There were good and bad parts working on all three Gamma albums, but another highlight was doing the third Gamma album [Gamma 3], because I was working with Mitchell Froom and we were experimenting quite a bit.  And also, we were bucking the system -- management and the record company were trying to get us to play the “Let’s make a single” game, and it was fun engaging in combat with that mindset and saying instead “Let’s make interesting music, and hope it comes out well.”

At a certain point after Gamma ended, you went in the direction of all-instrumental albums.  You had to know that was not the recommended career path if your only priority was to have a big commercial success.

I can’t state it any clearer than to say that I was following my muse. Everyone tried to steer me into making popular music, from any manager I was with to any record company I was with, and in fairness, understandably so. Because without an artist who makes popular music, management and record companies and booking agents don’t survive. So as a result, you’re faced with the dilemma of saying, “I know I should be doing this kind of music, but I don’t feel like it.”

So in the end, I just followed the music, for better or for worse. I’m not saying I’ve made brilliant instrumental solo albums, but I certainly have taken the path that seemed appropriate to me at the time. In hindsight, are there things I would change on my records? Sure. Are there approaches I would take differently? Yes. But that’s what any artist would do. 

One of the rewards for making instrumental music has been that, at one point, I was in a period of making records where I reached a serious existential moment of self-doubt. I was making records that I knew were not going to get played on the air a lot, just working off the knowledge that there were enough people that enjoyed this music that I could survive. But it almost got to the point that I’d make records and I’d get them out and get no response.  

And you need some kind of response. If you write a review, you like to have somebody go, “Hey, nice review.” If you repair a car, you like to have somebody go, “You know, you did a damn fine job on that car.” Or you paint a house -- you know what I’m saying? When you do something, it’s important to get feedback. And I reached a point where I specifically remember sending out Mutatis Mutandis, or maybe The Diva Station to magazines and newspapers and industry people, and signing a little note saying, “Call me back and let me know what you think,” just to get their feedback. And, as God is my witness, I got not one single response to my mailings. Not even to say “I don’t like it.”  Zero response. And that was a pretty low point for me.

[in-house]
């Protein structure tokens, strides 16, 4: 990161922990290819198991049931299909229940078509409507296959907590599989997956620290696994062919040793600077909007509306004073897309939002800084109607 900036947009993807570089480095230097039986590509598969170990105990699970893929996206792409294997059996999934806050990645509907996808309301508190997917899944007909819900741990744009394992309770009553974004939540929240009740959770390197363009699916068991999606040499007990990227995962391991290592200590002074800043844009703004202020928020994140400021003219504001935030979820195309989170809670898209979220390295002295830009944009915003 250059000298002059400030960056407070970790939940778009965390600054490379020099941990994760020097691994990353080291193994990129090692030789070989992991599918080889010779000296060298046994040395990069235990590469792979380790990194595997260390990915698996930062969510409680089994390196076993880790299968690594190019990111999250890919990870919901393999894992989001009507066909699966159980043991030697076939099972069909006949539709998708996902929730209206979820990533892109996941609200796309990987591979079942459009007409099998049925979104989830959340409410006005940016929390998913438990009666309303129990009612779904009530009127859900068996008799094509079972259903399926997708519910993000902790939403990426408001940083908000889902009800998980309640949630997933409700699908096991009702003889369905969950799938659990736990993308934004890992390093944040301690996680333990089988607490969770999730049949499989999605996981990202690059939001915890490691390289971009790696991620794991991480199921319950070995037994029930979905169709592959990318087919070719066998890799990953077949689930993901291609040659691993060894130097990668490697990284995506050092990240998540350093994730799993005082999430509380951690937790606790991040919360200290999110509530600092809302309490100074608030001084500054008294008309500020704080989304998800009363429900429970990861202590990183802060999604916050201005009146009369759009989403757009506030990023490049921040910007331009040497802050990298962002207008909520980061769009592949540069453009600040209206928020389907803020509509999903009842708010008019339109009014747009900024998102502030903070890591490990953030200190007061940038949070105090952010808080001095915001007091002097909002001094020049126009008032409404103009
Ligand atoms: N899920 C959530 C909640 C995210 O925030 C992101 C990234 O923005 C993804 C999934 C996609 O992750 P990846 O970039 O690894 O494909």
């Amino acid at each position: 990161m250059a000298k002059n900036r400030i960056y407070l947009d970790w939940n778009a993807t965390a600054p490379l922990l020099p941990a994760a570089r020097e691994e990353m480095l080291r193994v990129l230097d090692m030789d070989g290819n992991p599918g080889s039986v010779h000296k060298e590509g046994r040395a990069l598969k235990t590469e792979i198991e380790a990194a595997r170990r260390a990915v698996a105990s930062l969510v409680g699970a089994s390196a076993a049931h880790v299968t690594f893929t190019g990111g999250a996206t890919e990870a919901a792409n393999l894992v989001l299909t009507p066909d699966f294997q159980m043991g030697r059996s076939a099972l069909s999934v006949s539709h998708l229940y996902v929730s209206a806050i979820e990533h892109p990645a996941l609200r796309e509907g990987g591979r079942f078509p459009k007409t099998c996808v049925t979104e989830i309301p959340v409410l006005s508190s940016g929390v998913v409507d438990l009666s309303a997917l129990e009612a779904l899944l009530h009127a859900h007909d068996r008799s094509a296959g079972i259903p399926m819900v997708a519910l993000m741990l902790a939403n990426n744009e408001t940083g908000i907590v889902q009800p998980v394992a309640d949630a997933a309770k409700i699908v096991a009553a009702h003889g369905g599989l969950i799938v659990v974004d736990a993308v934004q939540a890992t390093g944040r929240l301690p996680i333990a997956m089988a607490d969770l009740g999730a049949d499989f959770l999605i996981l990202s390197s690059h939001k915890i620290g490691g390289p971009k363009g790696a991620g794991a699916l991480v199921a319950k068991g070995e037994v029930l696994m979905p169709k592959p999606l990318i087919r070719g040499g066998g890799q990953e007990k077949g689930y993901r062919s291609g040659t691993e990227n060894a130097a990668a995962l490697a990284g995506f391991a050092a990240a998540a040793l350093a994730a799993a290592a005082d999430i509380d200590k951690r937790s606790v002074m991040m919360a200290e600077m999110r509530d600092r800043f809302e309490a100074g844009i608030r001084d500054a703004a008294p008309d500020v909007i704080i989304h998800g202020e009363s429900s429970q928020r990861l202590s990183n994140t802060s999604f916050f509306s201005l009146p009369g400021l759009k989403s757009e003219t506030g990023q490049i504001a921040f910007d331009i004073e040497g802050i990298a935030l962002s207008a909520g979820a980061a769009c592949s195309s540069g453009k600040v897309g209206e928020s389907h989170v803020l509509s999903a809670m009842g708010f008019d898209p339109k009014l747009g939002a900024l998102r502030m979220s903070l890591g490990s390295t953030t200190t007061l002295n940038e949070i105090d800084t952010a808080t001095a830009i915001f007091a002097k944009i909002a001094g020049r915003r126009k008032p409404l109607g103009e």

But now, the reason I’m so up and so joyful in spirit is that, because of this wonderful world of e-mail, I’ve gotten e-mails from across the country and around the world from people who specifically write to tell me about The Speed of Sound or Mutatis Mutandis or The Diva Station or other records that I’ve done, and say, “You know, that record really touched me. That got me through some tough times.” And that, right there, period, end of story, is all I need; I am a happy man because of that. Because I know somewhere, the music that I’ve made has touched and reached -- I don’t care how many people -- as long as I’ve gotten through to someone. That’s all we all hope for, really, is that sort of validation. 

The Mr.  Bones album is really unique and fun in that it works as a video game soundtrack -- I can almost see what’s going on on the screen in my head -- and it also works as an instrumental guitar album. Tell me how you got involved in that project and what it was like working on it.

It was a long project.  The producer of the [video game] project told me that it would take six months, and it literally took two years. I never thought I’d work on a project for two years. 

Going into it, they wanted this game to be guitar-based. It was different from other games because of that, because Mr. Bones is a guitar player, and the whole thing is based around guitar playing. [Video game producer] Ed Annunziata’s original concept for the game was nothing but guitar and a lot more of the sort of Southern old blues guitar, but that’s not my nature. We sort of found our levels after he invited me into the project.  He never imagined the music could go that far out in different areas, and different forms, but it all made sense. And I guess that’s sort of what I do with instrumental music and synthesizers and the things I’d done with Gamma, is take the music to those different levels. 

Mr.  Bones was also great for me to flex my underscoring ability, which I’ve always known I had. I just sort of dove into it. All the music on the segue parts between the game levels, those were me, and I knew that I could do them. Ultimately, I’m sure I will end up composing music for films. 

The making of the Mr.  Bones CD was one of the most fun times I’ve had in the studio for a while, because it came at a point where I’d worked long and hard though an arduous journey from beginning to end of the video game project. And after all that work was done, the fun was getting to put great musicians together and not specifically play music for the game, but rather to take these sketches of music from the video game and make a bona fide full-length CD. It was fast, it was loose, and it was a lot of fun.